The Jurong Caverns, Singapore’s large-scale oil storage project, is an engineering feat.
In a latest accomplishment, Singapore has found an ‘underground’ solution to its commercial oil storage issues and land constraints. An engineering feat, the massive Jurong Caverns on the Jurong Island is the first oil storage facility in South-east Asia and was inaugurated by Singapore’s Prime Minister Lee Hsien Loong on September 2, 2014.
The five caverns, reaching a depth of 150 m under the Banyan Basin (energy and chemicals hub), have freed up 60 hectares of usable land, which measures to about 84 football fields. They are 27 m high, 20 m wide and 340 m long, basically, as tall as a 9-storey building.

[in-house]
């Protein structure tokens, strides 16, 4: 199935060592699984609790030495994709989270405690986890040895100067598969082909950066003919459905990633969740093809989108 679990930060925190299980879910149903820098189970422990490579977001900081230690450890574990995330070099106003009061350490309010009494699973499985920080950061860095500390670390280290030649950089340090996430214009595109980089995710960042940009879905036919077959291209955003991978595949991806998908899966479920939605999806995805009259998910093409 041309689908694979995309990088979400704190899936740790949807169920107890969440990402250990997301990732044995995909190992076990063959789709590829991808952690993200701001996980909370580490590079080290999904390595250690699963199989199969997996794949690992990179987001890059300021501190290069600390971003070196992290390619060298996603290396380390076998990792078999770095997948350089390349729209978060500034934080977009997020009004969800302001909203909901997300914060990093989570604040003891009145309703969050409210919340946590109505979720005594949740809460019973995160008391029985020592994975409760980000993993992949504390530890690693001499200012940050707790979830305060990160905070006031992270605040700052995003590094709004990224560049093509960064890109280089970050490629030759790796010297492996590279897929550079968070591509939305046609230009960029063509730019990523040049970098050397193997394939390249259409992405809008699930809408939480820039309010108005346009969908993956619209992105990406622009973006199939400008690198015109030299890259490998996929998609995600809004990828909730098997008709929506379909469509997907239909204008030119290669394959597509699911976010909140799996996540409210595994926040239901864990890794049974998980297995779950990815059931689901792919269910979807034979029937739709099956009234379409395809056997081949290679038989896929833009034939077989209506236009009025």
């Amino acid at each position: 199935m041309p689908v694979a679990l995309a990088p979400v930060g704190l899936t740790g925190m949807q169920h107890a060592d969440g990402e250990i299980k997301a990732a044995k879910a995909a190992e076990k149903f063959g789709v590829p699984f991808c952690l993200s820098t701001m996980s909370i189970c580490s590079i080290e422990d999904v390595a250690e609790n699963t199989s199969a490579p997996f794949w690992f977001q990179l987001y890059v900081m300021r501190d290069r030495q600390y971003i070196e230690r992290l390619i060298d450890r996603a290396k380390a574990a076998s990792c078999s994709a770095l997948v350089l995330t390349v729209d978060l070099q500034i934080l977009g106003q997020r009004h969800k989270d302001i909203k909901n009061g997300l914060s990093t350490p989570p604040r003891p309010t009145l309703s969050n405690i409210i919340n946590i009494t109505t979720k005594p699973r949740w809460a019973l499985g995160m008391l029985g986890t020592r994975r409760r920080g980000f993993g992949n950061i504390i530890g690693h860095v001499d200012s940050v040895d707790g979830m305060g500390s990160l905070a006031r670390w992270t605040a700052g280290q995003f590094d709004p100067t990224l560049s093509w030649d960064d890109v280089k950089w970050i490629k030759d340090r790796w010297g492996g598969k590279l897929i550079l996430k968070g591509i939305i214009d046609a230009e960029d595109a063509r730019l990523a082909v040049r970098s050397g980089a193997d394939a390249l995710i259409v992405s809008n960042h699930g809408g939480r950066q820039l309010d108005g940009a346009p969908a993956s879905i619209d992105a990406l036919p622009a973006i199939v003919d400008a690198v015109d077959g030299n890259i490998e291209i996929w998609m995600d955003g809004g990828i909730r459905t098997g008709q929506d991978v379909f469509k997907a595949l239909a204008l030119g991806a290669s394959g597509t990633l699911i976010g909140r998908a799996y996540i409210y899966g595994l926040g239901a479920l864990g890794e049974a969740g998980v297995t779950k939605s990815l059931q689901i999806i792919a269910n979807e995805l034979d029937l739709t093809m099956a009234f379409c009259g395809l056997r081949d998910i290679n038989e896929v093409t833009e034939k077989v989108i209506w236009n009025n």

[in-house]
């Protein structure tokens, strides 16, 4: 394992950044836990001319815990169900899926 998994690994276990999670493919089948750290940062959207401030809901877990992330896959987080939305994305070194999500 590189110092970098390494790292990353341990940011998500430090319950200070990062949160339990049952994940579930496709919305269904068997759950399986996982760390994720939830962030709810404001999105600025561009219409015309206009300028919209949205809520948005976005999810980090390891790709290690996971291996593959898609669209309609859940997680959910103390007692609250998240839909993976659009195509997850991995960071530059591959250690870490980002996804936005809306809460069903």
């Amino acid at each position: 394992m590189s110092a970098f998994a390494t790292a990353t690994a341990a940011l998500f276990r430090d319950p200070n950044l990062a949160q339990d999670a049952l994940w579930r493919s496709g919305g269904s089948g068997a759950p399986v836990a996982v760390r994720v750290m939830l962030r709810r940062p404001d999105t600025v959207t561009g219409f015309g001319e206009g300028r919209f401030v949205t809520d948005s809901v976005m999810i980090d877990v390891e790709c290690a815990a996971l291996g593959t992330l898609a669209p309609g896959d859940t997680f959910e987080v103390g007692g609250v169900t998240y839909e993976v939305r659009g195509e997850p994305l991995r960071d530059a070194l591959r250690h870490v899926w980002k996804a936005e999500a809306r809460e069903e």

It took six years of planning, with eight following constructions, 1,700 workers and $758 million to complete the ambitious project that merged seven southern islands.
Despite not producing any crude oil or feedstock, the petrochemical industry accounts for a third of Singapore’s manufacturing output and creates domestic jobs.
The Jurong Caverns will be utilized to store 1.47 million cubic meters of liquid hydrocarbons (crude oil and condensate), as opposed to being stored in large tanks above the ground.
While two caverns have already been leased out to Jurong Aromatics Corporations for feedstock storage for its upcoming plant, the other three caverns will be operational by 2016.
This is not the first time Singapore has attempted large-scale underground storage for industrial use. In 2008, the Singapore Armed Forces freed land measuring 400 football fields by opening an underground ammunition facility to store military ware (ammunition and explosives).
Photo Credits: BBC